The Tākaro Tribe is a whānau (family) of five cute, cuddly and friendly patupaiarehe (woodland fairies) who live in the enchanted and magical Wao Arapū (alphabet forest). Their names are A, E, I, O, U and they are sisters and brothers. In the forest, also lives their much loved Pāpā Rākau (Tree Father) and Kōkā (Pond Mother) along with many special animal and bird friends.
They live in a very special whare (tree house), high in the branches of the tallest tree and every morning they wake up early, with Matua Ra (Mr Sun), excited and inquisitive about the new learning adventure Kōkā and Pāpā Rākau will share with them today….and it’s through a magic paua portal that they get to visit the human world and discover everyday objects and animals.
It’s with patience, kindness and humour, that, Kōkā and Pāpā Rākau their woodland friends teach the Tākaro Tribe simple words in te reo Māori, how to spell and pronounce, count, waiata (sing) and kanikani (dance).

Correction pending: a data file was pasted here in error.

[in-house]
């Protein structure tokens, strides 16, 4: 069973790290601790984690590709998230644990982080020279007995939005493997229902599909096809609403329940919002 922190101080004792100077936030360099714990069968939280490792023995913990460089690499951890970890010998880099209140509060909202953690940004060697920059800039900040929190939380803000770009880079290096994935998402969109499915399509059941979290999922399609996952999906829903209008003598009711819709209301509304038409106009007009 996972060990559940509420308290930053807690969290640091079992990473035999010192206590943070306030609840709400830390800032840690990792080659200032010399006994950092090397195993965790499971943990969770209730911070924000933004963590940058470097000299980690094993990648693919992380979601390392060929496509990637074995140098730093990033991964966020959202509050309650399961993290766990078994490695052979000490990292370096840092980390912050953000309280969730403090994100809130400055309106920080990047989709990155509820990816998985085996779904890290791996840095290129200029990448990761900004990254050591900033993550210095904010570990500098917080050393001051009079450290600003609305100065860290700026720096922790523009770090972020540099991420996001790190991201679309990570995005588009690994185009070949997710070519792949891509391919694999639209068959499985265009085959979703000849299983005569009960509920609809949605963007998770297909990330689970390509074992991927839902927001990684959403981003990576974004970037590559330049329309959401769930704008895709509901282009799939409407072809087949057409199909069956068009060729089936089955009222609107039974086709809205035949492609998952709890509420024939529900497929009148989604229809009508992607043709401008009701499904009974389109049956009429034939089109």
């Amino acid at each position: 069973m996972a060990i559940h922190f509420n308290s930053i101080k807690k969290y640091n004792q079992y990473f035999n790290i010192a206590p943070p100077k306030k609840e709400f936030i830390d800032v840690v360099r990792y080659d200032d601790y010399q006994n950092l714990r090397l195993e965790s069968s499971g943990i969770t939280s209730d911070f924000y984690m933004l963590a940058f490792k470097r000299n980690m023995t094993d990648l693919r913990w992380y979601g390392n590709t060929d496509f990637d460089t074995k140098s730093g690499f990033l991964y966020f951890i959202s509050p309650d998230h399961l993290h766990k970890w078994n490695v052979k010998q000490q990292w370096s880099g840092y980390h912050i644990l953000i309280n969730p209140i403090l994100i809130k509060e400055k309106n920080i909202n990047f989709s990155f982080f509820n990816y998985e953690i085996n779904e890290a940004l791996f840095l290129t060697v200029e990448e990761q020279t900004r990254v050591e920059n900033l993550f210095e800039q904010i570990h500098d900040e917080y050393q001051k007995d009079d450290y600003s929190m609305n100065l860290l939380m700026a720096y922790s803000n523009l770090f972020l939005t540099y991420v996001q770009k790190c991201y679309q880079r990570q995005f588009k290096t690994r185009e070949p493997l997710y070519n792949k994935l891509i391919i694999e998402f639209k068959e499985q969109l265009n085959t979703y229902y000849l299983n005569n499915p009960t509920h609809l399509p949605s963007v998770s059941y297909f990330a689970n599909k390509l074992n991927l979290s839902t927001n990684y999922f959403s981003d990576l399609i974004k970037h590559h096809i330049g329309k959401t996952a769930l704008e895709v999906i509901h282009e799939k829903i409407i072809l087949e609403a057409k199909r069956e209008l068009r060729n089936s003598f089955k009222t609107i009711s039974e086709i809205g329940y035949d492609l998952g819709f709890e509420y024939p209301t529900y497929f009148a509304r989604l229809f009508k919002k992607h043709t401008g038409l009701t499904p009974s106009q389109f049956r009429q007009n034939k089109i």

A is sunny, bright and the mātāmua (oldest) of the Tākaro Tribe. A is kind hearted and looks after her younger brothers and sisters.
E loves to laugh and enjoys making everyone else laugh. It does not take much to distract him and trouble seems to find him.
I just can’t keep still. There’s so much to learn. She is easily excited, enthusiastic and just loves life therefore always finds the good in people.
O is the smallest but the bravest member of the Tribe. She’s curious and often the first to say yes to a new adventure.
U can be incredibly shy and needs encouragement by his brother and sisters to come out of his shell and to learn new words.
Pāpā Rākau is the kind and humorous tree father who stands tall and proud. He is the protector of all things that live in the forest and loves spending time with his Tākaro Tribe, showing them the outside world through his magic paua portal, and helping them to learn all about objects, colours, numbers, plants and animals.
Kōkā is the beautiful and gentle pond mother whose goddess image is reflected on the side of the pool. She is patient and calm and loves teaching the Tākaro Tribe how to count, pronounce and spell words correctly. At every chance she encourages the Tribe to waiata (sing) and kanikani (dance).